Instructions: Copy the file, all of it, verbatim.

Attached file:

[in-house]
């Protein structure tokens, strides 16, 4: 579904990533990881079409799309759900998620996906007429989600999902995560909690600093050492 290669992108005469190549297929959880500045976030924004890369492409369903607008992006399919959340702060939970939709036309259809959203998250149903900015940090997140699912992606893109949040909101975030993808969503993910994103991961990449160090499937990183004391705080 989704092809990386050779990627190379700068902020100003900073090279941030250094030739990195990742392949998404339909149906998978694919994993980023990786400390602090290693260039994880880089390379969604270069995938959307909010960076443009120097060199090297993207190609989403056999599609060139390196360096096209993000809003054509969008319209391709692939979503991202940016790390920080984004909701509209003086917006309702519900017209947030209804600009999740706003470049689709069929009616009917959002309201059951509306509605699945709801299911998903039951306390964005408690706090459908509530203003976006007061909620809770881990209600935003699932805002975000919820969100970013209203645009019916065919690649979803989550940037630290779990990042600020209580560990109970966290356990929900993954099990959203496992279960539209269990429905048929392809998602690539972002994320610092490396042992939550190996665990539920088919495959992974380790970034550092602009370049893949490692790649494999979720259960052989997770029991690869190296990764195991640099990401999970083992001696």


[in-house]
């Protein structure tokens, strides 16, 4: 579904990533990881079409799309759900998620996906007429989600999902995560909690600093050492 290669992108005469190549297929959880500045976030924004890369492409369903607008992006399919959340702060939970939709036309259809959203998250149903900015940090997140699912992606893109949040909101975030993808969503993910994103991961990449160090499937990183004391705080 989704092809990386050779990627190379700068902020100003900073090279941030250094030739990195990742392949998404339909149906998978694919994993980023990786400390602090290693260039994880880089390379969604270069995938959307909010960076443009120097060199090297993207190609989403056999599609060139390196360096096209993000809003054509969008319209391709692939979503991202940016790390920080984004909701509209003086917006309702519900017209947030209804600009999740706003470049689709069929009616009917959002309201059951509306509605699945709801299911998903039951306390964005408690706090459908509530203003976006007061909620809770881990209600935003699932805002975000919820969100970013209203645009019916065919690649979803989550940037630290779990990042600020209580560990109970966290356990929900993954099990959203496992279960539209269990429905048929392809998602690539972002994320610092490396042992939550190996665990539920088919495959992974380790970034550092602009370049893949490692790649494999979720259960052989997770029991690869190296990764195991640099990401999970083992001696």